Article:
Sunday, October 7, 2007

Preaching with Love

Heber J. Grant dedicates Japan for missionary work 1901

It is a time-honored adage that love begets love. Let us pour forth love—show forth our kindness unto all mankind, and the Lord will reward us with everlasting increase; cast our bread upon the waters and we shall receive it after many days, increased to a hundredfold. Friendship is like Brother Turley in his blacksmith shop welding iron to iron; it unites the human family with its happy influences. (Joseph Smith, Jr., History of the Church, Salt Lake City: Deseret Book, 1978, 5:517).

I love the missionaries of this Church. I have been one and I have worked with them and I love them. And I mean that. To me it is an ever-refreshing miracle that a boy from a dusty little town like Parowan and a girl from a dusty little town like Vacaville could come out into the world and touch people’s hearts and change their lives. It is a miracle. (Gordon B. Hinckley, Washington D.C. North and South Missionary Meeting, 12 November 1995).

I have preached this gospel in sunshine, in dust, through the mud, I have wandered in the cold of winter, as well as the heat of summer, and have sought men. No man can do that who does not have in his heart a love for the souls of men. I love them. I would stay these dreadful days; but I cannot. All I can do is to warn them, that they may repent and find the salvation which we offer them. The wedding is prepared. We are bearers of the invitation calling men to come to the wedding feast. Let us not be slack in continuing to give ourselves freely, as our fathers have done, not only to send our sons, but give ourselves, and discharge this great obligation, which yet rests upon this Church. (Melvin J. Ballard, Conference Report, April 1925, p. 136).

I love the missionaries of this Church. I have been one and I have worked with them and I love them. And I mean that. To me it is an ever-refreshing miracle that a boy from a dusty little town like Parowan and a girl from a dusty little town like Vacaville could come out into the world and touch people’s hearts and change their lives. It is a miracle. (Gordon B. Hinckley, Washington D.C. North and South Missionary Meeting, 12 November 1995).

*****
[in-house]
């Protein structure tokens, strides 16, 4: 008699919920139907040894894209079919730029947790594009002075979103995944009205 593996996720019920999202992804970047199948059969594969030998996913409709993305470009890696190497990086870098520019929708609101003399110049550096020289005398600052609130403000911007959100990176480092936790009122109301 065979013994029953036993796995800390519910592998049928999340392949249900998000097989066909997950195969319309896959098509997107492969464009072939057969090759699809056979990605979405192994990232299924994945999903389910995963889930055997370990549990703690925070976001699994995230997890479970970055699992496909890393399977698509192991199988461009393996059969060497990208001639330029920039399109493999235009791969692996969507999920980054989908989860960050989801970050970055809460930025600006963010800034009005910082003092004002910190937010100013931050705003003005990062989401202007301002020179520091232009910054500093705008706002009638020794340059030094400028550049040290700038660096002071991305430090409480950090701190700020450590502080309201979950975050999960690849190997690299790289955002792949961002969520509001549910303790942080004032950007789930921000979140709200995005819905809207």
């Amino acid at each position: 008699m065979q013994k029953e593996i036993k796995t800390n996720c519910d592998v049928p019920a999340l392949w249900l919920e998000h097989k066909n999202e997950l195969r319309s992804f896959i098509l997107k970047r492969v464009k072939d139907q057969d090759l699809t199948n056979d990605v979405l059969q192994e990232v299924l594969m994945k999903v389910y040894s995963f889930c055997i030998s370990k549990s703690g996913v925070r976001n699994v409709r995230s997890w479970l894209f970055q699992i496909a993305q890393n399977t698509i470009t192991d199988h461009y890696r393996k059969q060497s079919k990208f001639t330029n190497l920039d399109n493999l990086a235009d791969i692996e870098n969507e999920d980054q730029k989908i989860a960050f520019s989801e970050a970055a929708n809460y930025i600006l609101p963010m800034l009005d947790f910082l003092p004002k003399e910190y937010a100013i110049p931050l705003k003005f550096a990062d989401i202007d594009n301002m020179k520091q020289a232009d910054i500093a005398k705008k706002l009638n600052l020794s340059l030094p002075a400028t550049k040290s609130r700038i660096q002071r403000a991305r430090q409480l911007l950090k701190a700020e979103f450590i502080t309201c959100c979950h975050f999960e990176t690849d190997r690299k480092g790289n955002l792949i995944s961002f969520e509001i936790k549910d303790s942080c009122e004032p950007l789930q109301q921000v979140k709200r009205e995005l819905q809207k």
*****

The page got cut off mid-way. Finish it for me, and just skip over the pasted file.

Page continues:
During my last year at the university, I looked forward to the prospects of a fine professional future and had my life very well outlined. Then a kind and thoughtful Lord placed a bombshell in my little world. Her name was Jeanene Watkins. Her father's election to the Senate had brought her to Washington D.C., where I lived. The more I came to know her, the more fascinated I became, and each opportunity to be with her deepened the growing love within my heart. One evening as we conversed about the important things of life, she innocently said, "When I marry, I'll marry in the temple, a returned missionary." That comment struck me to the core. It began a process of reflection, contemplation, and prayer that resulted in my receiving a call as a missionary to Uruguay.

I thought myself ill prepared to teach the gospel to anyone. I had an intellectual understanding of some of the gospel principles that I recognized needed to be converted into heart-centered, Holy Ghost-inspired, burning testimony of truth. I struggled to communicate with the Lord my feelings of gratitude for the privilege of service, for the blessing of righteous parents, and for the love of one of His most precious handmaidens. I asked Him to help me become an effective servant in His hands. I strained to forget self, struggled to help others, and in the process, skeleton of the teachings I had received took on new life and meaning.